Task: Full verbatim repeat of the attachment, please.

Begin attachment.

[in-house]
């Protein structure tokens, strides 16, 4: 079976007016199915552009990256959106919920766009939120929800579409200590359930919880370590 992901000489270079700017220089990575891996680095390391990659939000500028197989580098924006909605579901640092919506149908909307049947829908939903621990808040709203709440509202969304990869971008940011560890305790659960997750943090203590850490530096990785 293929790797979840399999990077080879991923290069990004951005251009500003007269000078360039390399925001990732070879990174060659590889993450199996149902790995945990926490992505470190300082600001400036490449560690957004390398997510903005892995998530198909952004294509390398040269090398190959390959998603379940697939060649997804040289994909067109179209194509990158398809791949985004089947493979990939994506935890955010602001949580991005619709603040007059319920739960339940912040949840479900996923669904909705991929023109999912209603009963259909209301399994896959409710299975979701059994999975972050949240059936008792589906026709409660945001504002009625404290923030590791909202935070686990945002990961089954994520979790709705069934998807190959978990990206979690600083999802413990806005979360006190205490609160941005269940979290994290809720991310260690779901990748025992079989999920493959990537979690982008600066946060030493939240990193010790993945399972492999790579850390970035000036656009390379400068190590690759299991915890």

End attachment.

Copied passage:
[in-house]
């Protein structure tokens, strides 16, 4: 079976007016199915552009990256959106919920766009939120929800579409200590359930919880370590 992901000489270079700017220089990575891996680095390391990659939000500028197989580098924006909605579901640092919506149908909307049947829908939903621990808040709203709440509202969304990869971008940011560890305790659960997750943090203590850490530096990785 293929790797979840399999990077080879991923290069990004951005251009500003007269000078360039390399925001990732070879990174060659590889993450199996149902790995945990926490992505470190300082600001400036490449560690957004390398997510903005892995998530198909952004294509390398040269090398190959390959998603379940697939060649997804040289994909067109179209194509990158398809791949985004089947493979990939994506935890955010602001949580991005619709603040007059319920739960339940912040949840479900996923669904909705991929023109999912209603009963259909209301399994896959409710299975979701059994999975972050949240059936008792589906026709409660945001504002009625404290923030590791909202935070686990945002990961089954994520979790709705069934998807190959978990990206979690600083999802413990806005979360006190205490609160941005269940979290994290809720991310260690779901990748025992079989999920493959990537979690982008600066946060030493939240990193010790993945399972492999790579850390970035000036656009390379400068190590690759299991915890």